Check out this oldie with a new twist below.  Question: Is the message in this song even on the radar of importance in many churches today?

How does your church pray, walk, and work for love and unity?  Put another way, does your church build or burn bridges?

How do you feel after that?  Sounds nice, right?  It probably would look nice also.

Believe it or not, the world is even calling out the Church on this.  Let’s be real.  If the Church was so good at displaying love, they wouldn’t be asking this.

WARNING: This post is in no way exhaustive on the problem of Christ’s divided Body or the multiple obstacles created by such division.  The goal, however, is to focus on what is perhaps the largest, unnecessary obstruction to the Church functioning as it should in our world:

MAJORING IN THE MINORS AND MINORING IN THE MAJORS.

I have a one month old son which means we have many visitors currently.  Upon the arrival of our guests my two older daughters will do one of two things: they will either hide so that they can be found by our guests or they will formulate a greeting party at the door.

Both options are adorable, but the Lord showed me something recently as I observed my girls form the greeting party.  They gathered at the door, full of excitement at what new faces may be there.  And once the door was opened, they just stood there.  They didn’t move and our guests could not enter our home.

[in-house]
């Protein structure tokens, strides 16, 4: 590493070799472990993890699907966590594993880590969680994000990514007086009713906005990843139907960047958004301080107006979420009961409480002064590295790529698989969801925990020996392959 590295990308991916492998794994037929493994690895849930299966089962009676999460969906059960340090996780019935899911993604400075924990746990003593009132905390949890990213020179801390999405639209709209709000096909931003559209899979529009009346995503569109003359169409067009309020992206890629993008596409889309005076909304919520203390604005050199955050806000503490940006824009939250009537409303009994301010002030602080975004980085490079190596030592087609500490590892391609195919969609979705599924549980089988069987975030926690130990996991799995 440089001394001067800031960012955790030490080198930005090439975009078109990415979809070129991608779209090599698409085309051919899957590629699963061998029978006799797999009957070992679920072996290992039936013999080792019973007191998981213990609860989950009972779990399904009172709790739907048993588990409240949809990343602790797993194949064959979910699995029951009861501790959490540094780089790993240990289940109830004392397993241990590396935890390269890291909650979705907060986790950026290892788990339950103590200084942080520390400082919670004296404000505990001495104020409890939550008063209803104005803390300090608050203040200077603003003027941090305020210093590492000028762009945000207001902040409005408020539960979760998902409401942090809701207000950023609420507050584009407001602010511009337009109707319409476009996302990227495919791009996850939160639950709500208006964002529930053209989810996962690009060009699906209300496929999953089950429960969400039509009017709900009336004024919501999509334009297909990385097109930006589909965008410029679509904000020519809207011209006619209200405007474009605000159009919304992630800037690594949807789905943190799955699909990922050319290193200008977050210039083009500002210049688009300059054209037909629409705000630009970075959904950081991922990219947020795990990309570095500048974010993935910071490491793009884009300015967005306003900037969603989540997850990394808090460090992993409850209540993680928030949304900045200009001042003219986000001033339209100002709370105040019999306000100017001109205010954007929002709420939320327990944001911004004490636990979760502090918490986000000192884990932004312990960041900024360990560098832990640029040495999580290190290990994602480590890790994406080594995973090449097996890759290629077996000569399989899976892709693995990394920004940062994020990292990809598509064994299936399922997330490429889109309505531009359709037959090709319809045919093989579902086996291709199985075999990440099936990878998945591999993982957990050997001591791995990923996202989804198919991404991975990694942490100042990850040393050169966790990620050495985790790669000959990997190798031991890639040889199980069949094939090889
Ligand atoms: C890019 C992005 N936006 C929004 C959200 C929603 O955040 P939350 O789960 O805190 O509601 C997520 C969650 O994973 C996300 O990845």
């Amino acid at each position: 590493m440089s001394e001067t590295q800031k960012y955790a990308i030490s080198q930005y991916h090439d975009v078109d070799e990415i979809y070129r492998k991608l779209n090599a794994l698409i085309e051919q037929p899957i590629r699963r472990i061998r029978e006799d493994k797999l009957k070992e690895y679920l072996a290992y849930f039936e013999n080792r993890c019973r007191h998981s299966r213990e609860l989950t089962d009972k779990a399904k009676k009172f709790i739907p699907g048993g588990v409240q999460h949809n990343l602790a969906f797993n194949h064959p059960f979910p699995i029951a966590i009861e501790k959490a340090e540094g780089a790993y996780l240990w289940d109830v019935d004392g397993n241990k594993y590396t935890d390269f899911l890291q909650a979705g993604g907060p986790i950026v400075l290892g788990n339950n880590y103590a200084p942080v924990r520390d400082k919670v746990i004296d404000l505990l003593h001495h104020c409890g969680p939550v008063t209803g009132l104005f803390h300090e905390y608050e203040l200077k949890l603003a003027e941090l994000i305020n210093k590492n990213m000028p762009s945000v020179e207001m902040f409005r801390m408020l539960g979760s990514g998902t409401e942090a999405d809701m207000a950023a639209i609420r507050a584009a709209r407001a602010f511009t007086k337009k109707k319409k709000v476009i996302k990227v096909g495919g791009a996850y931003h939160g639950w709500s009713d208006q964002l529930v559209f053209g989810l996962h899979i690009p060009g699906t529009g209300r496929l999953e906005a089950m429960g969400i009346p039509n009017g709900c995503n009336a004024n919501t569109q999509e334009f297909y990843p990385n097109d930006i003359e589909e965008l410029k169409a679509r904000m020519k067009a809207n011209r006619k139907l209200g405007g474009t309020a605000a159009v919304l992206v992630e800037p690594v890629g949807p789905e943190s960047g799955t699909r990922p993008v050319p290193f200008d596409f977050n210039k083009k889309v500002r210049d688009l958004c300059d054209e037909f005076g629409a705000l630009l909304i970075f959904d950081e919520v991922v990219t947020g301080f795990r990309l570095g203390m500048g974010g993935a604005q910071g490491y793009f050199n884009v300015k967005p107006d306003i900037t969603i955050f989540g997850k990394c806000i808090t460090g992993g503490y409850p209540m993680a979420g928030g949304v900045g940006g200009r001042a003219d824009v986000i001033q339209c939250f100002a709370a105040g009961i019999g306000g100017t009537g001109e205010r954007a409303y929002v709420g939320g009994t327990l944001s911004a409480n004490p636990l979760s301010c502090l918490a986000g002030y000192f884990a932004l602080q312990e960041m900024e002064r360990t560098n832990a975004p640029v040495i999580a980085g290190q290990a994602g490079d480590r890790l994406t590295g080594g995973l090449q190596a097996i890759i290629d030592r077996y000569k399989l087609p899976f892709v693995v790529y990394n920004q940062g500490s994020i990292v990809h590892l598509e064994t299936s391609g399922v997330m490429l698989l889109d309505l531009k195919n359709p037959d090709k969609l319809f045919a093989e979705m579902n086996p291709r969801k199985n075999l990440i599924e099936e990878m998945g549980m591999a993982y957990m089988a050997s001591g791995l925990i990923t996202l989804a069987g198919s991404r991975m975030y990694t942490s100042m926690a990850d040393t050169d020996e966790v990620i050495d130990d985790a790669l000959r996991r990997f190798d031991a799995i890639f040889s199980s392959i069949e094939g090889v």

What was a welcoming party very quickly turned into a blockade.

The behavior of the Church, historically and presently, strongly indicates that many do NOT believe the scriptures above.  Instead of functioning as the healing, life-giving hospital we were intended to be, we’d rather function as a clean, controlled, predictable museum filled with dead men’s bones.  I guess it could be possible that some church goers are not aware of these directives, but that is on them, not their victims.

I consider myself pretty young still, being just in my early thirties, but in my seventeen years of interacting with Christ followers I have witnessed (and performed) many gross behaviors in His name.

Let me be absolutely clear since what I am about to say will probably ruffle some religious feathers:  I absolutely believe Christians should be holy and perfect as their Father in heaven. (Mt. 5:48; 1 Pet. 1:16) Unfortunately, in the words of the late J. Vernon McGee, “There is a lot of sloppy agape in the Church.”